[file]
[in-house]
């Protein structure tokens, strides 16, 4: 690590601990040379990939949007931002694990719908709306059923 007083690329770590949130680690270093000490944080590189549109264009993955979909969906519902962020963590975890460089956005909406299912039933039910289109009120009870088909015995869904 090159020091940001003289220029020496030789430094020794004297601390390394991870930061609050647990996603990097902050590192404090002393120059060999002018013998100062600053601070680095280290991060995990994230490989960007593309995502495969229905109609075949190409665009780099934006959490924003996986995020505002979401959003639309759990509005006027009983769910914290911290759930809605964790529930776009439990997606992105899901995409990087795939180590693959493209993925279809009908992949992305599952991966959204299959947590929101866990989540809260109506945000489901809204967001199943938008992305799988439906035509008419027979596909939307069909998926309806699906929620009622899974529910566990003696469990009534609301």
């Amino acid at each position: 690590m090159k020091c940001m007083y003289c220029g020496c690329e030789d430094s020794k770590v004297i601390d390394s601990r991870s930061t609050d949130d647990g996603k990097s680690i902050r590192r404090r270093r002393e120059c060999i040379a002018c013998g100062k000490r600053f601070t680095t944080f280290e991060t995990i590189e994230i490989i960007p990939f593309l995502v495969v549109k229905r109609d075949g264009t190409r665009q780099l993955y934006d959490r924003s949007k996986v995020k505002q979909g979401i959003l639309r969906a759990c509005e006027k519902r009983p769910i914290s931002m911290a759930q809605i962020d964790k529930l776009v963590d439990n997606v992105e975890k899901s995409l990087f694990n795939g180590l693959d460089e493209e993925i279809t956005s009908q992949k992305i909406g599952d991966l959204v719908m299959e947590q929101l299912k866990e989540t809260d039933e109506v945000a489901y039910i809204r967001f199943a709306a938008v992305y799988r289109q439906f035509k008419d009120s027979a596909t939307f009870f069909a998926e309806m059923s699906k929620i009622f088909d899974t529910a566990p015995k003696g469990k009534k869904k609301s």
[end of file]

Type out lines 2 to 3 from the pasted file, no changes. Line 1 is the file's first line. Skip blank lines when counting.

């Protein structure tokens, strides 16, 4: 690590601990040379990939949007931002694990719908709306059923 007083690329770590949130680690270093000490944080590189549109264009993955979909969906519902962020963590975890460089956005909406299912039933039910289109009120009870088909015995869904 090159020091940001003289220029020496030789430094020794004297601390390394991870930061609050647990996603990097902050590192404090002393120059060999002018013998100062600053601070680095280290991060995990994230490989960007593309995502495969229905109609075949190409665009780099934006959490924003996986995020505002979401959003639309759990509005006027009983769910914290911290759930809605964790529930776009439990997606992105899901995409990087795939180590693959493209993925279809009908992949992305599952991966959204299959947590929101866990989540809260109506945000489901809204967001199943938008992305799988439906035509008419027979596909939307069909998926309806699906929620009622899974529910566990003696469990009534609301």
């Amino acid at each position: 690590m090159k020091c940001m007083y003289c220029g020496c690329e030789d430094s020794k770590v004297i601390d390394s601990r991870s930061t609050d949130d647990g996603k990097s680690i902050r590192r404090r270093r002393e120059c060999i040379a002018c013998g100062k000490r600053f601070t680095t944080f280290e991060t995990i590189e994230i490989i960007p990939f593309l995502v495969v549109k229905r109609d075949g264009t190409r665009q780099l993955y934006d959490r924003s949007k996986v995020k505002q979909g979401i959003l639309r969906a759990c509005e006027k519902r009983p769910i914290s931002m911290a759930q809605i962020d964790k529930l776009v963590d439990n997606v992105e975890k899901s995409l990087f694990n795939g180590l693959d460089e493209e993925i279809t956005s009908q992949k992305i909406g599952d991966l959204v719908m299959e947590q929101l299912k866990e989540t809260d039933e109506v945000a489901y039910i809204r967001f199943a709306a938008v992305y799988r289109q439906f035509k008419d009120s027979a596909t939307f009870f069909a998926e309806m059923s699906k929620i009622f088909d899974t529910a566990p015995k003696g469990k009534k869904k609301s």